Angelic interactions were involved in the births of John the Baptist, referred to in Luke 1:11, an appearance to Zechariah and, in Luke 1:26, Gabriel visits Mary in the Annunciation to foretell the birth of Jesus.
In Luke 2:10, an angel appears in the Adoration of the Shepherds to proclaim the birth of Jesus and direct the shepherds to his place of birth. Angels minister to Jesus after his forty days in the desert in Matthew 4:11 and an angel comforts Jesus in the Agony in the Garden in Luke 22:43.
Angels are heralds who transmit God’s love across the divide between heaven and earth. They are also God’s warriors. They bring justice on God’s behalf. The Bible refers to an event where a single angel defeated an entire army, another event where an angel struck dead a king appointed by the Romans.
An angel wrought retribution on the Egyptians for their treatment of Jews by killing all first-born sons. These acts of the angels do not necessarily accord with commonly held views of good behaviour, but it must be remembered that to be good one must fight evil.
Our Relationship with Angels
“Be an angel and fetch me my coat”. “She’s an angel for doing that for you”. Expressions like this endow the word ‘angel’ with notions of service to humans, as well as service to God. What makes angels so enduringly relevant to people is the fact that many people, throughout history, have experienced interactions with angels in a myriad of forms. In all these encounters the angel has done a service for the human and not the other way around.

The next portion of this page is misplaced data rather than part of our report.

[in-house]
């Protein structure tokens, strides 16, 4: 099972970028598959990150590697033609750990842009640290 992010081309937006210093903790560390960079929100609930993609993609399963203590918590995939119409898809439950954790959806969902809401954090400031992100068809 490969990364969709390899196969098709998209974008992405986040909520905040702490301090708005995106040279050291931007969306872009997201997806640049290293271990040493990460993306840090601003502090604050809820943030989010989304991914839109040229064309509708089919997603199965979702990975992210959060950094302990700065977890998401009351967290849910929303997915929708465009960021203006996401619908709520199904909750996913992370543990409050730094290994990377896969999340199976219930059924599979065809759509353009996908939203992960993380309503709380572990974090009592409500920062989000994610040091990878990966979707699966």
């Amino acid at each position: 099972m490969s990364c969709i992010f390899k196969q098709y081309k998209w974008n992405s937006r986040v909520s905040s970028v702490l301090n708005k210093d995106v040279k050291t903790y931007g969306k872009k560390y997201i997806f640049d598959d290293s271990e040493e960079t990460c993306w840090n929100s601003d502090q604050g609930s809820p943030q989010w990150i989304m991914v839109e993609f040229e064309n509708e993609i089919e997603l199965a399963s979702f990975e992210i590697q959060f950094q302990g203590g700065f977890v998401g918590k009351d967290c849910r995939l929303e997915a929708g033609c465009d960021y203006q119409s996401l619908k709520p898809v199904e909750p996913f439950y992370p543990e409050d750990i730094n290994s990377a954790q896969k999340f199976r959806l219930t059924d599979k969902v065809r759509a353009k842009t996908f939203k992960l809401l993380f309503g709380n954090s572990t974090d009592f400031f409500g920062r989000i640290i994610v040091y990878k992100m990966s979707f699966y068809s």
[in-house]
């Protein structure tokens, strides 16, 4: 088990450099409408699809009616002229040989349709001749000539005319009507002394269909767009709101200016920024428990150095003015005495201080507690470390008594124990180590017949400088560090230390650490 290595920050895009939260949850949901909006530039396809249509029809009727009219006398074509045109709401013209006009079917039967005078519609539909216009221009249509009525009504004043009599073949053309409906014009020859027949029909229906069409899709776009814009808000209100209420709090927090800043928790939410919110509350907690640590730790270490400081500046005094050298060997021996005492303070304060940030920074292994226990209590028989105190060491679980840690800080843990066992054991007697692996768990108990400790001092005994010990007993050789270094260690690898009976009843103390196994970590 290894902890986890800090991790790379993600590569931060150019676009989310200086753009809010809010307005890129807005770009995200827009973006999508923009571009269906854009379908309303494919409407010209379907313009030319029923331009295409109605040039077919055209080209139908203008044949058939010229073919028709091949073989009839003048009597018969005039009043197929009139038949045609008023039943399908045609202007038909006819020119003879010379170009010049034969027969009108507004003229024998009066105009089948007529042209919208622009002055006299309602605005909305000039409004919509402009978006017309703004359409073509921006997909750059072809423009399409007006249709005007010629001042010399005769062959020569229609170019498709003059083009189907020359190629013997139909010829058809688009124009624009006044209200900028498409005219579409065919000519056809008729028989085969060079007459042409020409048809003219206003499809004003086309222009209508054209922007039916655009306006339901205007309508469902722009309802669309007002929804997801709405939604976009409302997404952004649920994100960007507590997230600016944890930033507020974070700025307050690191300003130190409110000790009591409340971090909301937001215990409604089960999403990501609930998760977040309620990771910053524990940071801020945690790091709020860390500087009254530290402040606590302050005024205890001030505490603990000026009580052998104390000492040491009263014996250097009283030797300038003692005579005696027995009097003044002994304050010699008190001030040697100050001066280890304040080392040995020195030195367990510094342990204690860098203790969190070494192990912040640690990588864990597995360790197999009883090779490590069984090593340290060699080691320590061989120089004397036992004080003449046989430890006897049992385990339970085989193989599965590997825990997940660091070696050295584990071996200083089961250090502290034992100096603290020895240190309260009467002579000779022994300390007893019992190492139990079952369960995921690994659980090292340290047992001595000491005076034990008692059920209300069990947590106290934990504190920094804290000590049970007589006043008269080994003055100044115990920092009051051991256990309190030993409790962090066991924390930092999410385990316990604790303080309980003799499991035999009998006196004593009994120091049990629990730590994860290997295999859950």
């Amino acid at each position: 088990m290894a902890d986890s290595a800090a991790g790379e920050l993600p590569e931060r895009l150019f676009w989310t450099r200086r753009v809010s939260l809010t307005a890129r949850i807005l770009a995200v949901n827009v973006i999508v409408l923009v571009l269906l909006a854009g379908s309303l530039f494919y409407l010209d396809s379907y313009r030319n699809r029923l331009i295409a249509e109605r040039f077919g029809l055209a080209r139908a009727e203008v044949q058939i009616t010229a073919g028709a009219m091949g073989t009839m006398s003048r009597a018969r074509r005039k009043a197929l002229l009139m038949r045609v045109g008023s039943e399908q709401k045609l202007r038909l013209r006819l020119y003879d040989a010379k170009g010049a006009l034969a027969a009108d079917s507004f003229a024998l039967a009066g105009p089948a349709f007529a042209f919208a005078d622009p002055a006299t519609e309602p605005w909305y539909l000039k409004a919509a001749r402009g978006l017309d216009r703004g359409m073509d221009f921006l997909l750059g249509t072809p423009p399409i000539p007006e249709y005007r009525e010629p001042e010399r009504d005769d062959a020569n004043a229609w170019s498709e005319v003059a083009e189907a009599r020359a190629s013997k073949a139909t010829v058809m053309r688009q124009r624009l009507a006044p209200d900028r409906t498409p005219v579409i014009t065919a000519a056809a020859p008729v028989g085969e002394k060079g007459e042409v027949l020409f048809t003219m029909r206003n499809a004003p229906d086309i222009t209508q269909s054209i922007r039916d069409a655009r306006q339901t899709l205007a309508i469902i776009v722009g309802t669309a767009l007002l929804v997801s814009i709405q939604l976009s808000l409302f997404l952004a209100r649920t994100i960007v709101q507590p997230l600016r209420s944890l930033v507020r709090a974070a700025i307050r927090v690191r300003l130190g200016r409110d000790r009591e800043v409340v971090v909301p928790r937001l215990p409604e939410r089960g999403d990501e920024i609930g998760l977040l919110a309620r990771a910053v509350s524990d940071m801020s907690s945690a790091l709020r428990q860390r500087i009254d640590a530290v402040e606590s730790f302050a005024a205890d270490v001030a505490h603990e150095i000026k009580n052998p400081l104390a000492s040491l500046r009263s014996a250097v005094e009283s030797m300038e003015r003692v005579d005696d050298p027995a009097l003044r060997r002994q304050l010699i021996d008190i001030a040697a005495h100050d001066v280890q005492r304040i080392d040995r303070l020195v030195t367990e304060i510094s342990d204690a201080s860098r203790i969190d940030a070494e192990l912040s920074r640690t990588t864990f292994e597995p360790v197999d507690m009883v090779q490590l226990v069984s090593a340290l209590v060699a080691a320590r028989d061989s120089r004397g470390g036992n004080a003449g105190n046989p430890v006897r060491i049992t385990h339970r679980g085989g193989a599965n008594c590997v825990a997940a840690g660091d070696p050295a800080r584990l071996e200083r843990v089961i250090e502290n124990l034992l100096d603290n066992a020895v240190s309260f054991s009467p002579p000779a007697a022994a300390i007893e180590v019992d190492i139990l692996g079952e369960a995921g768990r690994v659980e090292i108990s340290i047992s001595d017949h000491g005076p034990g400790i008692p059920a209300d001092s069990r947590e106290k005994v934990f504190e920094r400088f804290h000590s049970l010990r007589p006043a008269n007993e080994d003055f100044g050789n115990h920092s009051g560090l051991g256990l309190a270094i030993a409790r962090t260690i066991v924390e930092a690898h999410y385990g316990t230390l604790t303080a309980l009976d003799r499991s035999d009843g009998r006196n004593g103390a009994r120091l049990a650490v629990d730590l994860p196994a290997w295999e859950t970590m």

It is generally believed, from a religious perspective, that only for the spiritually awakened do angels, usually invisible, take on recognisable forms. Certainly, faith is more likely to sensitise people to signs and encounters. For those following a spiritual path, spiritual guidance is something to be sought and signs and symbols recognised.
In all accounts of encounters with angels, the person or people concerned was or were surprised. Although in Judaism there is some reference to the invocation and conjuration of angels, the Bible never suggests that people should look for angels or attempt to contact them.
Angels come when they come. You are not in control of their appearance.
Angels do not command worship or accept it. In chapter 22 of the book of Revelation, verses 8-9, the angel makes it clear that he does not want worship, that he is a servant of God, in the words, ‘I fell down to worship at the feet of the angel who had shown me these things. But he said to me, “Do not do that! I am a fellow servant with you… Worship God!”’
Angels may appear in dreams, offering words of wisdom, showing you the way.